as said before: don't confuse slash display with slashes in strings...
(Simple) slashes in slash code display aren't "for real", they are just used for displaying nonprintable chars.
And that manual in no way says you need to send slashes, it just says "Send "Control+N", followed by a byte from 0-100". So you should send just "0e32" (hex display, or "\0e2" in LV slash display) to set backlight to 50%...
Thanks Gerd for digging that information out of the manual.
DVS, apparently you didn't try the code I posted for you in my reply #3. That should (will?) do exactly what Gerd pointed out in the manual. The only thing I could say that would make that code snapshot clearer is that the \0E I showed as a string constant was in \codes display.
Please try things out before you start debating \ vs. double \ vs. whatever. Basically you've wasted about 10 replies and 4-5 hours by not actually trying the code you were told to try.
That was the key. The string output string appears, as Ravens pointed out, in the case of 50% intensity I get a 2, but by using this method the VISA write sends the correct combination of bits.
Trying to concatenate the strings together misses something, so the output to the display is missing something causing it not to function correctly.
ie: The VISA Write.vi interprets string controls & constants in Normal Mode differently than '\'Mode differently than byte array converted to String.vi output. All three give different results on the display when given the same inputs.
I attached the final code.
Thanks to both of you for your time and help.
GerdE & Ravens Fan,
Likely you are right about what the commands should do, but that is not how it happens to work when using the VISA Write.vi.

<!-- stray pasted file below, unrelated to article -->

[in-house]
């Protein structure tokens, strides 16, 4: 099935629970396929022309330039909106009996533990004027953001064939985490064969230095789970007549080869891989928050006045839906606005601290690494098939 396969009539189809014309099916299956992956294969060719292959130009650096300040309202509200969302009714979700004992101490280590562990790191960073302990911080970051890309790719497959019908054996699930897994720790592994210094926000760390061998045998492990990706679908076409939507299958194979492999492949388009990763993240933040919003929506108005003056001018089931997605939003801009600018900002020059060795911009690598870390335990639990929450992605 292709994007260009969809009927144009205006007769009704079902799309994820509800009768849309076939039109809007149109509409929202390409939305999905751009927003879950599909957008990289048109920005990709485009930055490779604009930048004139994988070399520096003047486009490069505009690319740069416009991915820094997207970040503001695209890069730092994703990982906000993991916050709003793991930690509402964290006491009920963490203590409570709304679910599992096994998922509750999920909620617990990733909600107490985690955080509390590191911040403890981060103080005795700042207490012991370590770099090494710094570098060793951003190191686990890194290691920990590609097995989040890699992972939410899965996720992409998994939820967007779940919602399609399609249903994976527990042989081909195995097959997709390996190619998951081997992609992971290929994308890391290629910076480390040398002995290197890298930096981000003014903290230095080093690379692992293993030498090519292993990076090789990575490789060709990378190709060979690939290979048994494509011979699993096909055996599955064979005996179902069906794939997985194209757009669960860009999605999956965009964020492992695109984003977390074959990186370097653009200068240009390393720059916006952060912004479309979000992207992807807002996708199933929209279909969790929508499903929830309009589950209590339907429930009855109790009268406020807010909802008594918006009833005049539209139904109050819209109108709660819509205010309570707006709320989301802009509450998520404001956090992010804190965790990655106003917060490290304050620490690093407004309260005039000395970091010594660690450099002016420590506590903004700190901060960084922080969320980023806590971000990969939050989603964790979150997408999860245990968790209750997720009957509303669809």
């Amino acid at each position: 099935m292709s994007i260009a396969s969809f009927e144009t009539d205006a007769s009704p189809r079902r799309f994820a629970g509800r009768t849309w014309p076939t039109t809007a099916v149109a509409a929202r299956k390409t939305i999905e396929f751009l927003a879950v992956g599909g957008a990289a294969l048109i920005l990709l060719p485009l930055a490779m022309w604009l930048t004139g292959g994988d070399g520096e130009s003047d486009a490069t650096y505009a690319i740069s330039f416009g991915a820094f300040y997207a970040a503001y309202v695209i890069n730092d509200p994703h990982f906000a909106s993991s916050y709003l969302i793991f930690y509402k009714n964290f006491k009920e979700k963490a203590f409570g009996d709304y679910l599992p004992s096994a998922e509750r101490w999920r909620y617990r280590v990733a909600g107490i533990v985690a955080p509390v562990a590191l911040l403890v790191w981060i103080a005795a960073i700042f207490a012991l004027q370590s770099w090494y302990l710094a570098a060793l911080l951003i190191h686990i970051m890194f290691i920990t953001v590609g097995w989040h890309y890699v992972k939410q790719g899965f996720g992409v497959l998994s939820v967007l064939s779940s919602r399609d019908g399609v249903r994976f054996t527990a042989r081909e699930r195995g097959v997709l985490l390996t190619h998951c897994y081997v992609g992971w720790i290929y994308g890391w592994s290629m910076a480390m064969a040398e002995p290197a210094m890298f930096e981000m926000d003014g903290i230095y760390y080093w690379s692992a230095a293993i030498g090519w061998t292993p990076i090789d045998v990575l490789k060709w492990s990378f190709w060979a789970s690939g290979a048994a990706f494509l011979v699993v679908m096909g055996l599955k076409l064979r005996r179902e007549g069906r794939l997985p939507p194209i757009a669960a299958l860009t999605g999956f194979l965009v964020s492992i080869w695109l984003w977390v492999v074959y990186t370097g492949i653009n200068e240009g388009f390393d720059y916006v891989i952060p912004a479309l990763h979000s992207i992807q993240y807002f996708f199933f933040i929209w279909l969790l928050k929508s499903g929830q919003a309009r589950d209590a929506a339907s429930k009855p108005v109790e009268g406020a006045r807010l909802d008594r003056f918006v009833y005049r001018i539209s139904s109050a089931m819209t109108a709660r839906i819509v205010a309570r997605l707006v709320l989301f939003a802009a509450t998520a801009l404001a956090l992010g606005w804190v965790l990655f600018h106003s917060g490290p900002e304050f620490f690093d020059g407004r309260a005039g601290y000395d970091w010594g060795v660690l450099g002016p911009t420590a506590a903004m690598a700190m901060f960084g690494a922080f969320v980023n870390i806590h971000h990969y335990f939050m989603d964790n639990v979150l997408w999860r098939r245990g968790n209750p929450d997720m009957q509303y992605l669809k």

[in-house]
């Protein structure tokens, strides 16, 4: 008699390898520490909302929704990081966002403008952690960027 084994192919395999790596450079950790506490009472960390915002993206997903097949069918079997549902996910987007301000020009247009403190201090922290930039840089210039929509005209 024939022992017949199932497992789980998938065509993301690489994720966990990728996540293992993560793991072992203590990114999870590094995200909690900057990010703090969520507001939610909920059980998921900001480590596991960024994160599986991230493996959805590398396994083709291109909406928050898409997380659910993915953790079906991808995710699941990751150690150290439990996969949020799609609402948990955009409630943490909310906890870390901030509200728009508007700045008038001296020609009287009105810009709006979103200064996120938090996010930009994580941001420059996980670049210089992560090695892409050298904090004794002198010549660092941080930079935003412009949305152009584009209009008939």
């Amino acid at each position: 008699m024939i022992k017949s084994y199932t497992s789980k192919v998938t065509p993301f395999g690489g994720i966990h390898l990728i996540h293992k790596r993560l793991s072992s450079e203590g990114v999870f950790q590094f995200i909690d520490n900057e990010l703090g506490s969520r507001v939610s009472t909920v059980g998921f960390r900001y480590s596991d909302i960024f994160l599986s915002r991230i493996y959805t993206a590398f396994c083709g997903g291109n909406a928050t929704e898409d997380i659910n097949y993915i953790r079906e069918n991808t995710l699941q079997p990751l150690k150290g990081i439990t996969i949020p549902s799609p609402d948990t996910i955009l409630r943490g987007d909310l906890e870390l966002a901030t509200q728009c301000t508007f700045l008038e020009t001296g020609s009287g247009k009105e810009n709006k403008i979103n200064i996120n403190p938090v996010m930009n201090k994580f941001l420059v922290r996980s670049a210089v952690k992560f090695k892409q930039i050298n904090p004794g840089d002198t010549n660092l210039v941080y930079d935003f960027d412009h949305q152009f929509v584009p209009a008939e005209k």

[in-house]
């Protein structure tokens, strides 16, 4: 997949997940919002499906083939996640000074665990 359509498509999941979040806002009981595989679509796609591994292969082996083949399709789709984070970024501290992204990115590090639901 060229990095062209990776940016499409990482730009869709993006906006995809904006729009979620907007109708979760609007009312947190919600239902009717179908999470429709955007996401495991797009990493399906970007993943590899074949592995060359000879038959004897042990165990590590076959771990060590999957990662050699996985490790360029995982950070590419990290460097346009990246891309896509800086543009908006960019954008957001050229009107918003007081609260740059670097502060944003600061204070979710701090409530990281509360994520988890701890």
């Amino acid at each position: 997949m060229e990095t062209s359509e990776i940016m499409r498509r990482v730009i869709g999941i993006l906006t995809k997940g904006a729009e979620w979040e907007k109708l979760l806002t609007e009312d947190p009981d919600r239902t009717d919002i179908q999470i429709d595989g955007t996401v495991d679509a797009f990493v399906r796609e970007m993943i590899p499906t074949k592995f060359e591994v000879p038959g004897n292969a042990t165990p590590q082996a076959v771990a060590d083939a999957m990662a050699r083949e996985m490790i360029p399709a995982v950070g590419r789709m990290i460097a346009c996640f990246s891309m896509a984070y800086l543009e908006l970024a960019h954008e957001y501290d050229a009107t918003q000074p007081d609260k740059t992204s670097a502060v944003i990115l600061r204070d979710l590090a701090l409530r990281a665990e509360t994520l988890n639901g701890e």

Please see my last post, it took me a few minutes to understand what Coq rouge meant but he seems to some how understand that some type of magical trickery happens when the string passes through the VISA Write.vi and there is a method that works well.
As far as wasting time Ravens, I’d say it is you who wasted my time by not considering that you might be wrong or that LabView might have a glitch. Your code snip it is in the attachment that I included with Post 10. I did try your code and it did not work and I had already gone down that road but tried your suggestion any way. I posted it so you might see that I was not blowing off your advice and I tried to explain that to you. If I failed to make you understand I apologize for my short comings.
GerdE, thanks for spending time and digging into the manual. I appreciate your time also.Your commented that, “And that manual in no way says you need to send slashes, it just says "Send "Control+N", followed by a byte from 0-100". So you should send just "0e32" (hex display, or "\0e2" in LV slash display) to set backlight to 50%...” I’d like to point out that on page 13 in the column to the left of where it says to use Control+N it says \014. Here is the link again incase you would like to verify this.http://www.crystalfontz.com/product/CFA632-YFB-KS.html I did send the string you suggest, it is the same as what Ravens suggests and it still doesn’t work. It didn’t work in post 3 on Friday and it still doesn’t work today. Control+N works well in Windows Hyper Terminal but I was unable to find a way to programmatically send a “Control” key stroke followed by “N”. Maybe you could post the solution to that. I did find that using a string control or constant in slash codes mode works if I used the Hex value for the \ decimal value command “\014” and included the “\” before the value, “\0E”. If I did not include the”\” then the display interpreted the command as ASCII and displayed just the letters 0E. I understand where you and Ravens are coming from about the slashes. But I have proven beyond a shadow of a doubt that the slashes have some meaning and change the function of the output of the VISA Write.vi. If you had read my posts thoroughly and likewise looked at my attached code you might have understood what I was trying to tell you. If you understood you may not have assumed that I was ignoring you and tried to help find a different solution. In closing, Coq rouge, Thank you for you time, your patience and your knowledge. GerdE and Ravens, thank you for your time but not for you rudeness. Your attitudes are unacceptable and unwelcome. After discussing this with Premier Tech Support AE’s at NI they are convinced as well that the outputs don’t accurately represent the inputs to the VISA Write.vi and are pursuing the issue further.